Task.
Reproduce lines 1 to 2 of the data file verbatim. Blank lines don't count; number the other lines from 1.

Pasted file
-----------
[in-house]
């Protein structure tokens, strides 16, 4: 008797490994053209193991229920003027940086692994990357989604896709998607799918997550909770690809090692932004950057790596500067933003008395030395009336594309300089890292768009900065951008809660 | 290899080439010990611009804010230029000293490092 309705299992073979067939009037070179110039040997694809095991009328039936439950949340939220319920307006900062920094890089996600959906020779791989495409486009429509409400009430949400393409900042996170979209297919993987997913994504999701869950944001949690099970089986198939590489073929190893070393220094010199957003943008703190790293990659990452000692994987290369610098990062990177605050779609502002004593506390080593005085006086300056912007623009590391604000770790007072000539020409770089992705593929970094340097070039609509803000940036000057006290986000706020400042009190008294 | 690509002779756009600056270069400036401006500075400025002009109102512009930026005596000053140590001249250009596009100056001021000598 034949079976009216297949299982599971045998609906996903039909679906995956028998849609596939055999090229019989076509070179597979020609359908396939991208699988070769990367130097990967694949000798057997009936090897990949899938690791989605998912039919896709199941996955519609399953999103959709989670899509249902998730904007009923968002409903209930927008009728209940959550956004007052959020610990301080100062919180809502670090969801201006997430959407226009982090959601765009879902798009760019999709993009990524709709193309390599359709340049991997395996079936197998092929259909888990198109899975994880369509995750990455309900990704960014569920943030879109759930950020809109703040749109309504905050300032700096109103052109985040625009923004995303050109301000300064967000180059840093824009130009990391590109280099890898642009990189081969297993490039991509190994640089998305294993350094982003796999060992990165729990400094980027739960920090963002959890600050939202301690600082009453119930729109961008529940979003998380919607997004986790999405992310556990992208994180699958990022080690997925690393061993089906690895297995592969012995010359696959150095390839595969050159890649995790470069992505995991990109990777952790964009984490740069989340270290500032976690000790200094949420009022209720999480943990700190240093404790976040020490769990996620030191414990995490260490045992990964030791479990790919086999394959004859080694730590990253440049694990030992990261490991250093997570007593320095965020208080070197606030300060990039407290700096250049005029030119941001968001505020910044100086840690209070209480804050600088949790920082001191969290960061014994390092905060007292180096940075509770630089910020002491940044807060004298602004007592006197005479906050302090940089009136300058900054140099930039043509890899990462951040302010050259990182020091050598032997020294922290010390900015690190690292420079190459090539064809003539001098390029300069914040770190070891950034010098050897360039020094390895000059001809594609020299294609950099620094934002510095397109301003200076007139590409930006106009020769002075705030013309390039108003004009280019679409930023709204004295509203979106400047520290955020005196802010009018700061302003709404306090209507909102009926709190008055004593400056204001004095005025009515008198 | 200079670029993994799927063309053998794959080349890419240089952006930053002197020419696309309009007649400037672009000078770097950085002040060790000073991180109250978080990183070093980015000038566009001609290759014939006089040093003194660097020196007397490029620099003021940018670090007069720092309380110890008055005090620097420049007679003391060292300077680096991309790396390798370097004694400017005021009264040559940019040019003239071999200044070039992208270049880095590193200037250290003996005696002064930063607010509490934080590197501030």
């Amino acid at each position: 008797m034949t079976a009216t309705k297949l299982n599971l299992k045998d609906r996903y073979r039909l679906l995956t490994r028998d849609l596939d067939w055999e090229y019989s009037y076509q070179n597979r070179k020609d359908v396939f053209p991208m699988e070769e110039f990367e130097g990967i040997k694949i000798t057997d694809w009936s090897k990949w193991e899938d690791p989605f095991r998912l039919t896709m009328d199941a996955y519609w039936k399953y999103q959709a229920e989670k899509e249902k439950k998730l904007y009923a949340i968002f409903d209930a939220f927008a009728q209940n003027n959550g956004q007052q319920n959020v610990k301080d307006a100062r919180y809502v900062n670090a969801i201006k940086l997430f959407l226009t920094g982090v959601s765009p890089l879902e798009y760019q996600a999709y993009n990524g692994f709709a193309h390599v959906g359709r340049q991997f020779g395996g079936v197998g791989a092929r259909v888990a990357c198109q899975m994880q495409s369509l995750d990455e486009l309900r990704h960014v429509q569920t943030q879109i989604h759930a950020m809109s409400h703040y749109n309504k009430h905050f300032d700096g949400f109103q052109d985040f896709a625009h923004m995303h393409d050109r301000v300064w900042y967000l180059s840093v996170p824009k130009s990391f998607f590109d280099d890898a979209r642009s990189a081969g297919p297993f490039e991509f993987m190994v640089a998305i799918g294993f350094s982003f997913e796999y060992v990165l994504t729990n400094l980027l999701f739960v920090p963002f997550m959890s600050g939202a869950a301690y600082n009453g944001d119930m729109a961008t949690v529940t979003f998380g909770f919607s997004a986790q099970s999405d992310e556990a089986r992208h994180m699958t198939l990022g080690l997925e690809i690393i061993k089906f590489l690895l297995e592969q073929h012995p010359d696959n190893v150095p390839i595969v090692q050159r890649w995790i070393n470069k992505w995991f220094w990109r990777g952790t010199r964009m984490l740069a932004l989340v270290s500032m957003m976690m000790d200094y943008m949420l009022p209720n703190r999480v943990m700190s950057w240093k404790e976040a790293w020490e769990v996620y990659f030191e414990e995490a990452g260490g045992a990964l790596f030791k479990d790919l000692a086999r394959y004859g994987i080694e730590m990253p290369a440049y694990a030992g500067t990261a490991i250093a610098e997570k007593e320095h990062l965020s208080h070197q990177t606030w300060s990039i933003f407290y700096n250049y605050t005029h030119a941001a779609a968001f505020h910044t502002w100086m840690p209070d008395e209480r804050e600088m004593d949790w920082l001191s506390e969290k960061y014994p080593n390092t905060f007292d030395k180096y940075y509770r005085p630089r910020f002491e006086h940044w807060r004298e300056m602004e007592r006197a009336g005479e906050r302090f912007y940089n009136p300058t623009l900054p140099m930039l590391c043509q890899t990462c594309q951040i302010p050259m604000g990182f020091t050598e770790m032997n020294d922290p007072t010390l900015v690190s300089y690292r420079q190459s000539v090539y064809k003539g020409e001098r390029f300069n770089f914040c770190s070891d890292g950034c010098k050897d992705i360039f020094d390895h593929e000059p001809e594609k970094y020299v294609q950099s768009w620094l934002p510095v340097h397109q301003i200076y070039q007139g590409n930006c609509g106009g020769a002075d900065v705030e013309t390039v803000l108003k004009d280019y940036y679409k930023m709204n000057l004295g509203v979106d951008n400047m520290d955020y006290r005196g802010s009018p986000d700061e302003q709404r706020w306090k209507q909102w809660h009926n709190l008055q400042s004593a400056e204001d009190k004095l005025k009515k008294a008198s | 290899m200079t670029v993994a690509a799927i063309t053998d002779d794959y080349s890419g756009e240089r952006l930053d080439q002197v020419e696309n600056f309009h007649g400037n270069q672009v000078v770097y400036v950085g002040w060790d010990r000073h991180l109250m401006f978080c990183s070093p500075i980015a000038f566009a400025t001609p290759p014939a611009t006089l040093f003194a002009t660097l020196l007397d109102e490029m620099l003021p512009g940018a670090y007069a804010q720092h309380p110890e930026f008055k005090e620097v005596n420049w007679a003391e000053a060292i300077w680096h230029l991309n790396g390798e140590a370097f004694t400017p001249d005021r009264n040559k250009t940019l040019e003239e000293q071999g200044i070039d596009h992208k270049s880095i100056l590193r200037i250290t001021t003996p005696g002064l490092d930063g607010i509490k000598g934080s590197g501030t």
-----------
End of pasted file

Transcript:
[in-house]
């Protein structure tokens, strides 16, 4: 008797490994053209193991229920003027940086692994990357989604896709998607799918997550909770690809090692932004950057790596500067933003008395030395009336594309300089890292768009900065951008809660 | 290899080439010990611009804010230029000293490092 309705299992073979067939009037070179110039040997694809095991009328039936439950949340939220319920307006900062920094890089996600959906020779791989495409486009429509409400009430949400393409900042996170979209297919993987997913994504999701869950944001949690099970089986198939590489073929190893070393220094010199957003943008703190790293990659990452000692994987290369610098990062990177605050779609502002004593506390080593005085006086300056912007623009590391604000770790007072000539020409770089992705593929970094340097070039609509803000940036000057006290986000706020400042009190008294 | 690509002779756009600056270069400036401006500075400025002009109102512009930026005596000053140590001249250009596009100056001021000598 034949079976009216297949299982599971045998609906996903039909679906995956028998849609596939055999090229019989076509070179597979020609359908396939991208699988070769990367130097990967694949000798057997009936090897990949899938690791989605998912039919896709199941996955519609399953999103959709989670899509249902998730904007009923968002409903209930927008009728209940959550956004007052959020610990301080100062919180809502670090969801201006997430959407226009982090959601765009879902798009760019999709993009990524709709193309390599359709340049991997395996079936197998092929259909888990198109899975994880369509995750990455309900990704960014569920943030879109759930950020809109703040749109309504905050300032700096109103052109985040625009923004995303050109301000300064967000180059840093824009130009990391590109280099890898642009990189081969297993490039991509190994640089998305294993350094982003796999060992990165729990400094980027739960920090963002959890600050939202301690600082009453119930729109961008529940979003998380919607997004986790999405992310556990992208994180699958990022080690997925690393061993089906690895297995592969012995010359696959150095390839595969050159890649995790470069992505995991990109990777952790964009984490740069989340270290500032976690000790200094949420009022209720999480943990700190240093404790976040020490769990996620030191414990995490260490045992990964030791479990790919086999394959004859080694730590990253440049694990030992990261490991250093997570007593320095965020208080070197606030300060990039407290700096250049005029030119941001968001505020910044100086840690209070209480804050600088949790920082001191969290960061014994390092905060007292180096940075509770630089910020002491940044807060004298602004007592006197005479906050302090940089009136300058900054140099930039043509890899990462951040302010050259990182020091050598032997020294922290010390900015690190690292420079190459090539064809003539001098390029300069914040770190070891950034010098050897360039020094390895000059001809594609020299294609950099620094934002510095397109301003200076007139590409930006106009020769002075705030013309390039108003004009280019679409930023709204004295509203979106400047520290955020005196802010009018700061302003709404306090209507909102009926709190008055004593400056204001004095005025009515008198 | 200079670029993994799927063309053998794959080349890419240089952006930053002197020419696309309009007649400037672009000078770097950085002040060790000073991180109250978080990183070093980015000038566009001609290759014939006089040093003194660097020196007397490029620099003021940018670090007069720092309380110890008055005090620097420049007679003391060292300077680096991309790396390798370097004694400017005021009264040559940019040019003239071999200044070039992208270049880095590193200037250290003996005696002064930063607010509490934080590197501030």